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J.P. appealed an order denying her request for a hearing to suspend visitation with her father and/or terminate his reunification services under Welfare and Institutions Code section 388, subdivisions (a) and (c). Specifically, she argued the juvenile court erred when it ruled that: (1) the statutory framework of the dependency system as well as principles of due process required the juvenile court to hold a six-month status review hearing to determine whether reasonable services were offered or provided to the parent before it could consider a request to terminate reunification services under section 388, subdivision (c); and (2) the allegations in the child's section 388 petition did not state a prima facie case to show that the action or inaction of the parent created a substantial likelihood family reunification would not occur, or that a modification of the prior visitation order was in the child's best interests. After review, the Court of Appeal concluded that the juvenile court misinterpreted section 388, subdivision (c) when it denied J.P.'s request for a hearing to terminate her father's reunification services: "section 388 (c) requires a reasonable services finding, the juvenile court is not required to hold a six-month review hearing to determine whether reasonable services have been offered or provided to a parent before it holds a hearing on a petition to terminate reunification services." In addition, the juvenile court erred when it found that J.P.'s petition to terminate her father's reunification services and/or suspend visitation did not state a prima facie case. The Court nevertheless concluded reversal was not necessary to avoid a miscarriage of justice. In view of the lack of any challenge on appeal to the juvenile court's findings at the six-month review hearing that visitation was not detrimental to the child, and the father was making progress with his case plan and it was likely that reunification would occur by the next review hearing, any error in not granting a hearing on the section 388 petition was harmless. Accordingly, the Court affirmed. View "In re J.P. CA/41" on Justia Law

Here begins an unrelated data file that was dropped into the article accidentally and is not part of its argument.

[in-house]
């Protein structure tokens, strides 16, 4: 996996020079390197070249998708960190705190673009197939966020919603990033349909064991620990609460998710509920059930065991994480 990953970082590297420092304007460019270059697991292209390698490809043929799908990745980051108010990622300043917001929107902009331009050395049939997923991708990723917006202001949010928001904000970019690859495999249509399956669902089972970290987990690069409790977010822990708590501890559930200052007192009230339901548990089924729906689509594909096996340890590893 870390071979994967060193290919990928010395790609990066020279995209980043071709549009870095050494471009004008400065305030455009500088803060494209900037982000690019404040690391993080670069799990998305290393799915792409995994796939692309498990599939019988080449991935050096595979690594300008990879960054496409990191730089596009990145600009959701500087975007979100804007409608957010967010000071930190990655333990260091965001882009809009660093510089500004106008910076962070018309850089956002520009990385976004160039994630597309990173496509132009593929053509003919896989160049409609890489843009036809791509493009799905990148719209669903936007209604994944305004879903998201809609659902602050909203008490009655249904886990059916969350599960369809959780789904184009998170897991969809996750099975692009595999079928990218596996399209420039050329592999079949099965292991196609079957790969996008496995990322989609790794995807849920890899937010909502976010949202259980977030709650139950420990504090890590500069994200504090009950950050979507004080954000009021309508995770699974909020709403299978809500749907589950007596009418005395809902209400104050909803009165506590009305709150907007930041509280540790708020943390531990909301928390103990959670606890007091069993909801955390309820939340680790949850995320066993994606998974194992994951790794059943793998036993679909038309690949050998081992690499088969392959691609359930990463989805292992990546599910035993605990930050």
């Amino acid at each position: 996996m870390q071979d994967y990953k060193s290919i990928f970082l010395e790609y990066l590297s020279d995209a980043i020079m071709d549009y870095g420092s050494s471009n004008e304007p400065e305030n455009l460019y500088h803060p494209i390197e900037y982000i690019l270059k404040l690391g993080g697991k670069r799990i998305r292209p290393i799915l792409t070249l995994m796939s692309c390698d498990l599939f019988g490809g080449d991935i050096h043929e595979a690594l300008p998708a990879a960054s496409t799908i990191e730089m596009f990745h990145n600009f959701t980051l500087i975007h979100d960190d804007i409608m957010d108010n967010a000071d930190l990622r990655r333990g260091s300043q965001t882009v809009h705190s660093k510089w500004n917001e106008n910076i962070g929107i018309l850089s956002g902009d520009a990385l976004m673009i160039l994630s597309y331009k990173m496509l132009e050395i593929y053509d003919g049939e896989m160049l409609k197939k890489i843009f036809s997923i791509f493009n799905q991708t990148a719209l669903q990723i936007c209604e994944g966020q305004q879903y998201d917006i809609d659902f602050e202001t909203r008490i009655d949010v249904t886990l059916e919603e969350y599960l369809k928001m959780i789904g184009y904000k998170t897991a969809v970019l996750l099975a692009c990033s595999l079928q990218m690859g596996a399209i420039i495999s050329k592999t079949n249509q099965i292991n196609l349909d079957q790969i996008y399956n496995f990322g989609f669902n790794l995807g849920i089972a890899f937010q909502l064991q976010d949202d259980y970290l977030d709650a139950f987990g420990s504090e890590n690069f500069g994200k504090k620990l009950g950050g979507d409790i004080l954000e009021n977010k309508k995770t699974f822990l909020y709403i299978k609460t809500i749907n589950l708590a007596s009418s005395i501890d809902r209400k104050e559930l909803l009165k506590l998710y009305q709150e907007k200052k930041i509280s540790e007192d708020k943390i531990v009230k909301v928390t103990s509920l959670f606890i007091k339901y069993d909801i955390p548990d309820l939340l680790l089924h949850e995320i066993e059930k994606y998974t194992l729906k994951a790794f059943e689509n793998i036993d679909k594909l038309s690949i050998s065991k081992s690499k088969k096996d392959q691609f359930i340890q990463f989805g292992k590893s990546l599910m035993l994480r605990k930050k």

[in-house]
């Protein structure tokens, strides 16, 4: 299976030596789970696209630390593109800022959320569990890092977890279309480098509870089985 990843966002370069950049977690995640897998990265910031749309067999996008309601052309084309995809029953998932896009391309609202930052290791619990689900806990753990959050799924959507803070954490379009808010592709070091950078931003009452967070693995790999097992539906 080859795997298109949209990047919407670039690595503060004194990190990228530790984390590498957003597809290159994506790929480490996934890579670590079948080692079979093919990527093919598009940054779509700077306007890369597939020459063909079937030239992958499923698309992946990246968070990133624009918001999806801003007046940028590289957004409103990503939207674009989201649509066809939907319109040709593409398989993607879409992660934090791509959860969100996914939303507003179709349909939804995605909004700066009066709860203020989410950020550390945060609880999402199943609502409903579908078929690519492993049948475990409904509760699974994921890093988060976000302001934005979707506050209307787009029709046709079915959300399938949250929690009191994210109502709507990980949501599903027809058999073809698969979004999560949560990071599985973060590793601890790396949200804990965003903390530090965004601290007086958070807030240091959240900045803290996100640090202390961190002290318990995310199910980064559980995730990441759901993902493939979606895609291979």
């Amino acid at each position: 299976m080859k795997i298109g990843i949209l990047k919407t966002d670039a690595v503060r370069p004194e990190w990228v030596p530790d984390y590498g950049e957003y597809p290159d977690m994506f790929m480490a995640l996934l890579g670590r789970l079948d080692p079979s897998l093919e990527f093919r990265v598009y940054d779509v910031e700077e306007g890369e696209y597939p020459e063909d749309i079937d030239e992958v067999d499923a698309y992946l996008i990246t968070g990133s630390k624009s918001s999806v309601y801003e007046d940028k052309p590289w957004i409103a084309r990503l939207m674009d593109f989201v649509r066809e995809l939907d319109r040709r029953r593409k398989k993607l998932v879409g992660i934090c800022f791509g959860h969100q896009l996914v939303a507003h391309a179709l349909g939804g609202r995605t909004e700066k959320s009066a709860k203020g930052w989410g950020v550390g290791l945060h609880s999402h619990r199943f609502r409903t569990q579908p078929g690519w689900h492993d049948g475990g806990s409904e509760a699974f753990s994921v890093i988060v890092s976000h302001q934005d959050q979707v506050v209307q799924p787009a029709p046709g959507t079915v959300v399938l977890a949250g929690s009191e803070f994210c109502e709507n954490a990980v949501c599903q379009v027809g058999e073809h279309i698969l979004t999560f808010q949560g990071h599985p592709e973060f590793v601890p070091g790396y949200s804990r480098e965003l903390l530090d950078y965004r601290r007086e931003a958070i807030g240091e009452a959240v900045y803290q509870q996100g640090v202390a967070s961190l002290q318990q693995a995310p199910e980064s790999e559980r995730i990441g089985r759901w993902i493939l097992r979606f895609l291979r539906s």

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Petitioner pled no contest to battery, a misdemeanor violation of Penal Code section 242, and subsequently filed a petition under Code of Civil Procedure section 1085. 18 U.S.C. 922(g)(9) prohibits the possession of firearms by those convicted of a "misdemeanor crime of domestic violence." The court concluded that a Penal Code section 242 misdemeanor, which defines battery as "any willful and unlawful use of force or violence upon the person of another," has, as an element, the use of physical force for purposes of the prohibition dictated by section 922(g)(9). Therefore, petitioner's conviction under California's battery statute, section 242, is a misdemeanor crime of domestic violence within the meaning of section 922(g)(9). Accordingly, the court reversed the trial court's contrary finding. View "James v. St. of CA" on Justia Law

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Police Chief Beck charged Officer Pedro with misconduct: use of a city police vehicle for personal business on two occasions, making a discourteous statement to a member of the public, and making a misleading statement to a supervisor conducting an official investigation. A Board of Rights found that three counts were time-barred. Beck disagreed; the board found Pedro guilty on all counts and recommended a 22-day suspension without pay. Beck approved the recommendation. The trial court found in favor of Pedro, finding counts one and four barred by the statute of limitations and counts two and three not barred. It concluded that Pedro was not informed that he was being investigated for misconduct prior to his interrogation, as required, and suppressed Pedro’s statements and set aside the guilty finding on count four. Although the court found that counts two and three were not barred by the statute of limitations, it determined that the Board had found that those counts were barred, and that its finding was final and binding because the city failed to challenge the decision. The court of appeal affirmed, finding that the Board failed to proceed as required by law by deferring to Beck’s determination on the statute of limitations rather than making a decision consistent with its own findings, and that its findings do not support its decision. Ignorance of the accused officer’s identity does not postpone the commencement of the one-year limitations period under Government Code section 3304. The discovery rule applies; the trial court properly determined that count four is time-barred. View "Pedro v. City of Los Angeles" on Justia Law